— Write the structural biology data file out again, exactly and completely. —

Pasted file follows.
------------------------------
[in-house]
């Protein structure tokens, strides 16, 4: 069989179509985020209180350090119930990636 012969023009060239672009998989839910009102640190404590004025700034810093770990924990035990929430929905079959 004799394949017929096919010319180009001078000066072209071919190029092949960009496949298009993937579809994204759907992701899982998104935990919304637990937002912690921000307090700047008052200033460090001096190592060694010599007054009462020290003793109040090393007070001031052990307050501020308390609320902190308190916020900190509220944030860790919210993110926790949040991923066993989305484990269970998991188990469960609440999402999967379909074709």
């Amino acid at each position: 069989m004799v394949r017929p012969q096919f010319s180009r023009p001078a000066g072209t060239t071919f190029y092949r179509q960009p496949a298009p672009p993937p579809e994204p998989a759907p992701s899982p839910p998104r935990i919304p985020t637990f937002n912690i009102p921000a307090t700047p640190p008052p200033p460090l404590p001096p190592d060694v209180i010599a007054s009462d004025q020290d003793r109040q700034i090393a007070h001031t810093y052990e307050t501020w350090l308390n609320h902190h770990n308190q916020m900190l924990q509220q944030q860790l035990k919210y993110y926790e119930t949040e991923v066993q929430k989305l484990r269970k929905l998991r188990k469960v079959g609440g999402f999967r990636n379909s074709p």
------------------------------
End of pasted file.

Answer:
[in-house]
């Protein structure tokens, strides 16, 4: 069989179509985020209180350090119930990636 012969023009060239672009998989839910009102640190404590004025700034810093770990924990035990929430929905079959 004799394949017929096919010319180009001078000066072209071919190029092949960009496949298009993937579809994204759907992701899982998104935990919304637990937002912690921000307090700047008052200033460090001096190592060694010599007054009462020290003793109040090393007070001031052990307050501020308390609320902190308190916020900190509220944030860790919210993110926790949040991923066993989305484990269970998991188990469960609440999402999967379909074709």
């Amino acid at each position: 069989m004799v394949r017929p012969q096919f010319s180009r023009p001078a000066g072209t060239t071919f190029y092949r179509q960009p496949a298009p672009p993937p579809e994204p998989a759907p992701s899982p839910p998104r935990i919304p985020t637990f937002n912690i009102p921000a307090t700047p640190p008052p200033p460090l404590p001096p190592d060694v209180i010599a007054s009462d004025q020290d003793r109040q700034i090393a007070h001031t810093y052990e307050t501020w350090l308390n609320h902190h770990n308190q916020m900190l924990q509220q944030q860790l035990k919210y993110y926790e119930t949040e991923v066993q929430k989305l484990r269970k929905l998991r188990k469960v079959g609440g999402f999967r990636n379909s074709p």